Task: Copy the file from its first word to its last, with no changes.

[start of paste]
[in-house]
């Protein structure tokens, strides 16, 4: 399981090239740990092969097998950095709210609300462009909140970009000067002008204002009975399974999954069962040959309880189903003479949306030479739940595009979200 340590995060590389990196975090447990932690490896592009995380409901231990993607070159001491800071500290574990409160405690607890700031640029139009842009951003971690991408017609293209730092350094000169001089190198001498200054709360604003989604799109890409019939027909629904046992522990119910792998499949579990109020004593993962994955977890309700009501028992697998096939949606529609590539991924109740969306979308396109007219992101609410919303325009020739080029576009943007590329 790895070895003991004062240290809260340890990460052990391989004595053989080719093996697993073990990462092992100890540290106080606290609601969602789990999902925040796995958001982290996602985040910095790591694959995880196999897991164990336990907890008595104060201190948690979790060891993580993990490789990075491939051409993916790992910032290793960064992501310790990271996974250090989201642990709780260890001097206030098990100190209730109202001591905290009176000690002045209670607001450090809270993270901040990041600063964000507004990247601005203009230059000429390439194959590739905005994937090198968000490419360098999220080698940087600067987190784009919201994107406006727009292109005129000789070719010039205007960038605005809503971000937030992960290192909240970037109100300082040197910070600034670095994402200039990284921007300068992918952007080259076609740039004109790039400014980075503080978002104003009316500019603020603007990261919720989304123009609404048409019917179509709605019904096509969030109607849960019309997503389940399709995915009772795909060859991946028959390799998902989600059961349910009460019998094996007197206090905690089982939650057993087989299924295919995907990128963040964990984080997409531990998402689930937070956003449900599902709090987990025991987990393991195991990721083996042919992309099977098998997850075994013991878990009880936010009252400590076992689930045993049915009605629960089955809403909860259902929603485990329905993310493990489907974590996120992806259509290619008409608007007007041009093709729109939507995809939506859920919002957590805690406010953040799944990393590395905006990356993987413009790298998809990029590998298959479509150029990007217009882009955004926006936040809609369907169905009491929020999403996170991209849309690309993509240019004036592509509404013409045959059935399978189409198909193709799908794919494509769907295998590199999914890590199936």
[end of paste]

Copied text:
[in-house]
């Protein structure tokens, strides 16, 4: 399981090239740990092969097998950095709210609300462009909140970009000067002008204002009975399974999954069962040959309880189903003479949306030479739940595009979200 340590995060590389990196975090447990932690490896592009995380409901231990993607070159001491800071500290574990409160405690607890700031640029139009842009951003971690991408017609293209730092350094000169001089190198001498200054709360604003989604799109890409019939027909629904046992522990119910792998499949579990109020004593993962994955977890309700009501028992697998096939949606529609590539991924109740969306979308396109007219992101609410919303325009020739080029576009943007590329 790895070895003991004062240290809260340890990460052990391989004595053989080719093996697993073990990462092992100890540290106080606290609601969602789990999902925040796995958001982290996602985040910095790591694959995880196999897991164990336990907890008595104060201190948690979790060891993580993990490789990075491939051409993916790992910032290793960064992501310790990271996974250090989201642990709780260890001097206030098990100190209730109202001591905290009176000690002045209670607001450090809270993270901040990041600063964000507004990247601005203009230059000429390439194959590739905005994937090198968000490419360098999220080698940087600067987190784009919201994107406006727009292109005129000789070719010039205007960038605005809503971000937030992960290192909240970037109100300082040197910070600034670095994402200039990284921007300068992918952007080259076609740039004109790039400014980075503080978002104003009316500019603020603007990261919720989304123009609404048409019917179509709605019904096509969030109607849960019309997503389940399709995915009772795909060859991946028959390799998902989600059961349910009460019998094996007197206090905690089982939650057993087989299924295919995907990128963040964990984080997409531990998402689930937070956003449900599902709090987990025991987990393991195991990721083996042919992309099977098998997850075994013991878990009880936010009252400590076992689930045993049915009605629960089955809403909860259902929603485990329905993310493990489907974590996120992806259509290619008409608007007007041009093709729109939507995809939506859920919002957590805690406010953040799944990393590395905006990356993987413009790298998809990029590998298959479509150029990007217009882009955004926006936040809609369907169905009491929020999403996170991209849309690309993509240019004036592509509404013409045959059935399978189409198909193709799908794919494509769907295998590199999914890590199936």